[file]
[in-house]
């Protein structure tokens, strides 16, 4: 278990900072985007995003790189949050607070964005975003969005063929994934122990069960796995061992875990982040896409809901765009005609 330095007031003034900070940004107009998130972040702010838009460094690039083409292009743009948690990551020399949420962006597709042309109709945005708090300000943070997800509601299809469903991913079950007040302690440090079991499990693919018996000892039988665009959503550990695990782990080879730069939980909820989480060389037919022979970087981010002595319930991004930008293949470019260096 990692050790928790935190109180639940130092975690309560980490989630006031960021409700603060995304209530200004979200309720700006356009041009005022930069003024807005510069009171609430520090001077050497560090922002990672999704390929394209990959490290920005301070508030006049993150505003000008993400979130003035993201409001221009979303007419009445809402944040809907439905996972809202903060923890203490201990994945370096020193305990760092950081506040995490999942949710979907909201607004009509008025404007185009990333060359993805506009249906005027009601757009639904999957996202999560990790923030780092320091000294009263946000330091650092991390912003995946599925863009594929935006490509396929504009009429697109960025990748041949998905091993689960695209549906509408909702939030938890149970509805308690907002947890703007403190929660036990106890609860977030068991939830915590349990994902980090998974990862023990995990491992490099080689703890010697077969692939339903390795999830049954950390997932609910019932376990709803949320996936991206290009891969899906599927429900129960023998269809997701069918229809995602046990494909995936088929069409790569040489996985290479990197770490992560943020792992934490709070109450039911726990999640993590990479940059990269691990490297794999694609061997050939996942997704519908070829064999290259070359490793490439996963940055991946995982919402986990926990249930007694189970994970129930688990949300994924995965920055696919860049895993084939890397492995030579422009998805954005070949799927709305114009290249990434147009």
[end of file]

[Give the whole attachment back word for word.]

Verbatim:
[in-house]
């Protein structure tokens, strides 16, 4: 278990900072985007995003790189949050607070964005975003969005063929994934122990069960796995061992875990982040896409809901765009005609 330095007031003034900070940004107009998130972040702010838009460094690039083409292009743009948690990551020399949420962006597709042309109709945005708090300000943070997800509601299809469903991913079950007040302690440090079991499990693919018996000892039988665009959503550990695990782990080879730069939980909820989480060389037919022979970087981010002595319930991004930008293949470019260096 990692050790928790935190109180639940130092975690309560980490989630006031960021409700603060995304209530200004979200309720700006356009041009005022930069003024807005510069009171609430520090001077050497560090922002990672999704390929394209990959490290920005301070508030006049993150505003000008993400979130003035993201409001221009979303007419009445809402944040809907439905996972809202903060923890203490201990994945370096020193305990760092950081506040995490999942949710979907909201607004009509008025404007185009990333060359993805506009249906005027009601757009639904999957996202999560990790923030780092320091000294009263946000330091650092991390912003995946599925863009594929935006490509396929504009009429697109960025990748041949998905091993689960695209549906509408909702939030938890149970509805308690907002947890703007403190929660036990106890609860977030068991939830915590349990994902980090998974990862023990995990491992490099080689703890010697077969692939339903390795999830049954950390997932609910019932376990709803949320996936991206290009891969899906599927429900129960023998269809997701069918229809995602046990494909995936088929069409790569040489996985290479990197770490992560943020792992934490709070109450039911726990999640993590990479940059990269691990490297794999694609061997050939996942997704519908070829064999290259070359490793490439996963940055991946995982919402986990926990249930007694189970994970129930688990949300994924995965920055696919860049895993084939890397492995030579422009998805954005070949799927709305114009290249990434147009």